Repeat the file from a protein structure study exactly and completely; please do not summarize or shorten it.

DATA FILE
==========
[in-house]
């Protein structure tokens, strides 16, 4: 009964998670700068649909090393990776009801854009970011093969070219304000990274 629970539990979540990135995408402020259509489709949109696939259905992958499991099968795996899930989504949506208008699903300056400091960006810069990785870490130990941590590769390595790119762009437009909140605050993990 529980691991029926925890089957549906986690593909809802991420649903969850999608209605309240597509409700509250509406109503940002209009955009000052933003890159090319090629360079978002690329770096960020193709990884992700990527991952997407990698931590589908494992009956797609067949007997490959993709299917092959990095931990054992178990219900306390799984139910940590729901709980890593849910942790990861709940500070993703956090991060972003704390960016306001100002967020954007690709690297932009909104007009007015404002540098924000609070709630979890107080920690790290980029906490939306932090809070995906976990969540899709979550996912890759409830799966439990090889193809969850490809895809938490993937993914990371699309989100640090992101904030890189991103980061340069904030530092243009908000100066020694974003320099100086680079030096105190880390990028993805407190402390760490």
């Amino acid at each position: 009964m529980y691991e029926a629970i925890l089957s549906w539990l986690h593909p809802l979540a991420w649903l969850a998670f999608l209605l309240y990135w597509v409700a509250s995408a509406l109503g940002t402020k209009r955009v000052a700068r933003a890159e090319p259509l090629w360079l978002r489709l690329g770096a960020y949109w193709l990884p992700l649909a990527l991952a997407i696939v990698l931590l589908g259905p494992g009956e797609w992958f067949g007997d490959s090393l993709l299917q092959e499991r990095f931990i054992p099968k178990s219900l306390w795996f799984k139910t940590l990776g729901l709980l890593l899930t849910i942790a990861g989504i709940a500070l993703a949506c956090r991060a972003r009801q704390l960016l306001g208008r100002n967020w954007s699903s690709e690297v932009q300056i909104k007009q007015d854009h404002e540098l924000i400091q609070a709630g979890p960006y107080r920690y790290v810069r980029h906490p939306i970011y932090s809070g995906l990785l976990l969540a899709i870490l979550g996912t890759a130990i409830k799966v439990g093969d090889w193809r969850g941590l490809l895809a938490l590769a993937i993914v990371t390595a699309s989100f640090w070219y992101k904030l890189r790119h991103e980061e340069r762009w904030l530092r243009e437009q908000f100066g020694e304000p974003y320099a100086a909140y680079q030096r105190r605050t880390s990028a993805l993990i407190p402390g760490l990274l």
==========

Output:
[in-house]
């Protein structure tokens, strides 16, 4: 009964998670700068649909090393990776009801854009970011093969070219304000990274 629970539990979540990135995408402020259509489709949109696939259905992958499991099968795996899930989504949506208008699903300056400091960006810069990785870490130990941590590769390595790119762009437009909140605050993990 529980691991029926925890089957549906986690593909809802991420649903969850999608209605309240597509409700509250509406109503940002209009955009000052933003890159090319090629360079978002690329770096960020193709990884992700990527991952997407990698931590589908494992009956797609067949007997490959993709299917092959990095931990054992178990219900306390799984139910940590729901709980890593849910942790990861709940500070993703956090991060972003704390960016306001100002967020954007690709690297932009909104007009007015404002540098924000609070709630979890107080920690790290980029906490939306932090809070995906976990969540899709979550996912890759409830799966439990090889193809969850490809895809938490993937993914990371699309989100640090992101904030890189991103980061340069904030530092243009908000100066020694974003320099100086680079030096105190880390990028993805407190402390760490």
């Amino acid at each position: 009964m529980y691991e029926a629970i925890l089957s549906w539990l986690h593909p809802l979540a991420w649903l969850a998670f999608l209605l309240y990135w597509v409700a509250s995408a509406l109503g940002t402020k209009r955009v000052a700068r933003a890159e090319p259509l090629w360079l978002r489709l690329g770096a960020y949109w193709l990884p992700l649909a990527l991952a997407i696939v990698l931590l589908g259905p494992g009956e797609w992958f067949g007997d490959s090393l993709l299917q092959e499991r990095f931990i054992p099968k178990s219900l306390w795996f799984k139910t940590l990776g729901l709980l890593l899930t849910i942790a990861g989504i709940a500070l993703a949506c956090r991060a972003r009801q704390l960016l306001g208008r100002n967020w954007s699903s690709e690297v932009q300056i909104k007009q007015d854009h404002e540098l924000i400091q609070a709630g979890p960006y107080r920690y790290v810069r980029h906490p939306i970011y932090s809070g995906l990785l976990l969540a899709i870490l979550g996912t890759a130990i409830k799966v439990g093969d090889w193809r969850g941590l490809l895809a938490l590769a993937i993914v990371t390595a699309s989100f640090w070219y992101k904030l890189r790119h991103e980061e340069r762009w904030l530092r243009e437009q908000f100066g020694e304000p974003y320099a100086a909140y680079q030096r105190r605050t880390s990028a993805l993990i407190p402390g760490l990274l």